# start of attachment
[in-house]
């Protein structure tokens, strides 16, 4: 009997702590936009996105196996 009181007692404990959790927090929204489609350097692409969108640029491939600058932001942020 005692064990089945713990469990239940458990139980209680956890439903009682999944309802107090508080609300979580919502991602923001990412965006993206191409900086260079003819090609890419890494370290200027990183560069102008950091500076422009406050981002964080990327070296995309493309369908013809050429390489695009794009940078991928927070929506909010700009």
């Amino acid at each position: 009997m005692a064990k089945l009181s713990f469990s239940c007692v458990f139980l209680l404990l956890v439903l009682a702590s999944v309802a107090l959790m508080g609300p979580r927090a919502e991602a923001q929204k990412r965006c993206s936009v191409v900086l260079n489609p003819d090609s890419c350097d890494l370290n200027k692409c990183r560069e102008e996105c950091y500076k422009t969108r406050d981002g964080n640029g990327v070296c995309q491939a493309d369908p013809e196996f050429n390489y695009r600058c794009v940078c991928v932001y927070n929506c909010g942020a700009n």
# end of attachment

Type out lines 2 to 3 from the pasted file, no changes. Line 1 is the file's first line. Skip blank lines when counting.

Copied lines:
């Protein structure tokens, strides 16, 4: 009997702590936009996105196996 009181007692404990959790927090929204489609350097692409969108640029491939600058932001942020 005692064990089945713990469990239940458990139980209680956890439903009682999944309802107090508080609300979580919502991602923001990412965006993206191409900086260079003819090609890419890494370290200027990183560069102008950091500076422009406050981002964080990327070296995309493309369908013809050429390489695009794009940078991928927070929506909010700009």
């Amino acid at each position: 009997m005692a064990k089945l009181s713990f469990s239940c007692v458990f139980l209680l404990l956890v439903l009682a702590s999944v309802a107090l959790m508080g609300p979580r927090a919502e991602a923001q929204k990412r965006c993206s936009v191409v900086l260079n489609p003819d090609s890419c350097d890494l370290n200027k692409c990183r560069e102008e996105c950091y500076k422009t969108r406050d981002g964080n640029g990327v070296c995309q491939a493309d369908p013809e196996f050429n390489y695009r600058c794009v940078c991928v932001y927070n929506c909010g942020a700009n």